Age-old adages. Bromides. Things we’ve heard over and over again as history continues to repeat itself.
Walks Will Haunt is a pretty straightforward, simple one. Give an opponent a free pass to 1B, and it’s going to come back to bite you in the form of a run. At least, it sure appears like a simple one on paper, though it’s again occurring to me that many of the same generation of Cincinnati Reds fans that grew up with the ghostly image on the Riverfront jumbotron also disliked Joey Votto for walking too much for some reason. I digress.
Anyway, putting any opponents on the bases is a Molly Hatchet strategy when it comes to actually trying to win games. It turns solo homers into two-run blasts, or makes a wild pitch and a single a run-scoring series of events. Not to mention, it’s the kind of thing that could help run-up pitch counts if it permeates the overall pitching staff, a byproduct that results in not having your best pitchers available at key moments of games more often than anyone would like.
My typical Monday routine involves letting the sweet, sweet goodness of hot bean juice permeate the synapses within my brain, and staring deeply, fondly into the webpages at FanGraphs.com. A fresh weekend of baseball stats updated and collated, giving a picture of the makeup of teams and players this season that becomes clearer and clearer by the week. Upon landing there this morning, I was quickly greeted with a leaderboard that elicited a three-word mumble:
...Walks Will Haunt.
That’s the ‘leader’ board for team pitching so far this year, a leaderboard that shows that the Reds pitching staff is tied for the most walks per 9 IP. This is not a leaderboard you’d like to be leading, really, and you’ll notice that the Top 10 highlighted here includes almost all of the worst teams in the game this year.
As the hot bean juice kept kicking in and the synapses began to fire faster, I took a deep breath. Surely, I thought, this was reflective of the bullpen disaster this club dealt with for the bulk of the season, one that presumably had begun to be rectified with the trade deadline additions and the returns of Michael Lorenzen and Lucas Sims. It’s frontloaded date, I thought, with the worst of the problems baked in and long gone.
However, I was then slapped with the premise for this entire ramble:
That’s the league-wide leaderboard for starting pitching. That’s the Reds starters sitting on the top, the group that walks more than any other starting pitching group in the game.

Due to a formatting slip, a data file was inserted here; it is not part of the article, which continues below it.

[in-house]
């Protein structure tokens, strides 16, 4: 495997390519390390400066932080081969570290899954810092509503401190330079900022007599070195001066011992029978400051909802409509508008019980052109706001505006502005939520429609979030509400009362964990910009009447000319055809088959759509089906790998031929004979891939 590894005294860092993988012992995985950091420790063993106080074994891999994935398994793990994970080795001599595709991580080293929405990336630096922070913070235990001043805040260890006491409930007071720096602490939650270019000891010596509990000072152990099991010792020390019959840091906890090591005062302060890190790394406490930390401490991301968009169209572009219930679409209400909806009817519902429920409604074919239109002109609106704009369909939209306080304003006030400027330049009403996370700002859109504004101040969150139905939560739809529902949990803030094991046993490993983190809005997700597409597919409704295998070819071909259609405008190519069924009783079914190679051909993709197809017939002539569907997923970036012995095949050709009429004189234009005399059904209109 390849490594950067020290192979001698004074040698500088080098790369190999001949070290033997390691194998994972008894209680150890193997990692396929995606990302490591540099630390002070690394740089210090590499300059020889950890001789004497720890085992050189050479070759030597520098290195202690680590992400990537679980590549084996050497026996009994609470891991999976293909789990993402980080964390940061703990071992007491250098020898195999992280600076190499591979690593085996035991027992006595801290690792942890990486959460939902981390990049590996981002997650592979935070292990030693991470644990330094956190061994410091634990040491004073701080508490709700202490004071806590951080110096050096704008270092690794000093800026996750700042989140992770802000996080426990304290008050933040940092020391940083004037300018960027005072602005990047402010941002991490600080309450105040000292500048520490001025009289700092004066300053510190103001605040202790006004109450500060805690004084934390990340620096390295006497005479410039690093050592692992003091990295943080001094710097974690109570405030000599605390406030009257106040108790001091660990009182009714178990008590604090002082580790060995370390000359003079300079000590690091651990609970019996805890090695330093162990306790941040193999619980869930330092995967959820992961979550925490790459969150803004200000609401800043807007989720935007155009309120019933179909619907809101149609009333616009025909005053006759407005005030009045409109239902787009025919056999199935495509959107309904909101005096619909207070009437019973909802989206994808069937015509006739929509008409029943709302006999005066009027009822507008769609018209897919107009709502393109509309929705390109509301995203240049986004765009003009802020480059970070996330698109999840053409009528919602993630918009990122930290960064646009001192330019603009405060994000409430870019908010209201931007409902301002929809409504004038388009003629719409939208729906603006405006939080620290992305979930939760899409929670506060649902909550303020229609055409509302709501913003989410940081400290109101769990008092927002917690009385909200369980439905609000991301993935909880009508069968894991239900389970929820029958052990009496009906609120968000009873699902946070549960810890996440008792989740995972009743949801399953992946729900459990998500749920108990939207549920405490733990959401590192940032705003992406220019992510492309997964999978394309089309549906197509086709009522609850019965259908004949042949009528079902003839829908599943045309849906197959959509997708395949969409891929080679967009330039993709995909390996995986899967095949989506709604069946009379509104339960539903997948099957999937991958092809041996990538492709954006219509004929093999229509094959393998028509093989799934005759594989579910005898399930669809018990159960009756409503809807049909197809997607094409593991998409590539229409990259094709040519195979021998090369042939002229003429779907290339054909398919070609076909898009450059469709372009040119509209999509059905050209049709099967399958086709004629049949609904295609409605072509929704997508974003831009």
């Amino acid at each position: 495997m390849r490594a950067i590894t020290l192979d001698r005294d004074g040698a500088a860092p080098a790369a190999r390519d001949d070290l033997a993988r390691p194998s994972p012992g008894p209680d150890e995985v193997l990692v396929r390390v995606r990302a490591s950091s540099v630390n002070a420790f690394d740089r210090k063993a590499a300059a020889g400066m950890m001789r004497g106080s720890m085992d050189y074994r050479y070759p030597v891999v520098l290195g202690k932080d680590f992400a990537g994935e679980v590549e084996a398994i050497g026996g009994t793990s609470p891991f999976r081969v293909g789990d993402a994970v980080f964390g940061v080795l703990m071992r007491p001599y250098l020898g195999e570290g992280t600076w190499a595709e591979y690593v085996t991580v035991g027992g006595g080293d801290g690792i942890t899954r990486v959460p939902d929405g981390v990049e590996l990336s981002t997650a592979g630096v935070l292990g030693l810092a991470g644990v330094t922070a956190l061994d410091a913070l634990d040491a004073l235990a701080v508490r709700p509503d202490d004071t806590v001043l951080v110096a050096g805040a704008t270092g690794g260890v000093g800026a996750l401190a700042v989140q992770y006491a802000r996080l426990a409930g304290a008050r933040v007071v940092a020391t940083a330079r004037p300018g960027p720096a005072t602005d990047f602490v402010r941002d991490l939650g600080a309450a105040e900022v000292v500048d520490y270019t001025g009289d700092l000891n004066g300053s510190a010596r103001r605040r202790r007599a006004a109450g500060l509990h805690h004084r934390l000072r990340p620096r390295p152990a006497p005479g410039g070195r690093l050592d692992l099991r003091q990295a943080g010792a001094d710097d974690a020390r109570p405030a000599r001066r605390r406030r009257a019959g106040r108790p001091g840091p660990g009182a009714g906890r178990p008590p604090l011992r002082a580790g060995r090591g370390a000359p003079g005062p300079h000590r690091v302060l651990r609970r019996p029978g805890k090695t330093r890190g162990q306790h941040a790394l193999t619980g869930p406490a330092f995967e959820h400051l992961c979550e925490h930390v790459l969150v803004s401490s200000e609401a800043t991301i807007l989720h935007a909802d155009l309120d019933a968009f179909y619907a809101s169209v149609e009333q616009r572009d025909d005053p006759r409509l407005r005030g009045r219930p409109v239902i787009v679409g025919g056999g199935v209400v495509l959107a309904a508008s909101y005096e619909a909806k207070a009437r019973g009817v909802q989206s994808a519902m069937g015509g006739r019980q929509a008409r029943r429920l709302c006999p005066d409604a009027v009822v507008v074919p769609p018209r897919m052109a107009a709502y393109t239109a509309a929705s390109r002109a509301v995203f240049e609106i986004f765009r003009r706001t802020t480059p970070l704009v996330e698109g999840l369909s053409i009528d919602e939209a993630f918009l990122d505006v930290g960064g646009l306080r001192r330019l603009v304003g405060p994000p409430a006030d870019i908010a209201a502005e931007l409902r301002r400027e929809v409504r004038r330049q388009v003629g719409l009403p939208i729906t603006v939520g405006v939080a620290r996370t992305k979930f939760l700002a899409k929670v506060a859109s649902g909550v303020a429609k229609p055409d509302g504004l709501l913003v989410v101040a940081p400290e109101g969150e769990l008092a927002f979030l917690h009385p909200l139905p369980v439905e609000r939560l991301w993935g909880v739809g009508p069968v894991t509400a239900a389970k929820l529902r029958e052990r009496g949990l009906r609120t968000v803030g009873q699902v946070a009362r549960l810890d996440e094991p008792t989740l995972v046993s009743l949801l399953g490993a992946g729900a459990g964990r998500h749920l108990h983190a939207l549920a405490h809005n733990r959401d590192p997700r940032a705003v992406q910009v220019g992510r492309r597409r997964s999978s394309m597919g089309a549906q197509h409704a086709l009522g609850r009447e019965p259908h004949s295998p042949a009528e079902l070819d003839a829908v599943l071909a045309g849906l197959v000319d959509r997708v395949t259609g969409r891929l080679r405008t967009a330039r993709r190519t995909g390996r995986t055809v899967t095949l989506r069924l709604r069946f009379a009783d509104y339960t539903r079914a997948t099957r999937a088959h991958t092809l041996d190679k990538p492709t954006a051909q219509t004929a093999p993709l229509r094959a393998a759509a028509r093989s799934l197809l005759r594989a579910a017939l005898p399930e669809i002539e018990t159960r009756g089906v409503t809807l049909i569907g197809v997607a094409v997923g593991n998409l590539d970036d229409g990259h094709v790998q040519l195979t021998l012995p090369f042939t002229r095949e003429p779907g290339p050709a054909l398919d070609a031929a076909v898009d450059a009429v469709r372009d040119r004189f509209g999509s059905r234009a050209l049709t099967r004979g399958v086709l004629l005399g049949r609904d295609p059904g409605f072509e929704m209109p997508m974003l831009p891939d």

It’s again worth emphasizing that this is not a good thing. It means the Reds starters are putting baserunners on base at their own volition more often than their peers, and as the Joey Votto rule has long ago taught us, walks lead to scoring runs. Of course, it takes little to no effort to slide your eyes over to the far-edge of the screenshot above and see that the team’s overall starting pitching fWAR is way the heck better than every other group that’s in the Top 10 of walking dudes, meaning this is hopefully just one flaw in an otherwise little-blemished group.
That’s mostly the case. They walk a lot of dudes, but they strike out a lot of dudes, too. Their strand rate is also the best among the 10 teams listed above, while they also allow fewer dingers per 9 IP than the average buncha Joes, too. Walking folks, it would appear, is absolutely a character flaw for the otherwise stalwart group of starters for these Reds, though they’ve found ways to work around it so far.
The question though, of course, is whether or not it’s going to end up biting them in the butt at some point down the road. It certainly didn’t phase Vlad Gutierrez yesterday, who breezed through the Miami lineup with just a lone walk issued in 7 brilliant IP, but it did choke Wade Miley on Saturday in a rough, early exit.
I’m no baseball historian, nor am I an expert analyst. I do know, though, that I long ago bought into the idea that walks, as they are wont to do, will haunt. Consider this my official hope that they either somehow find a way to non-haunt this time around or, god willing, the starting pitchers on the Cincinnati Reds staff in 2021 begin to find ways to throw a strike when they inevitably reach three-ball counts for the next 36 or so regular season games.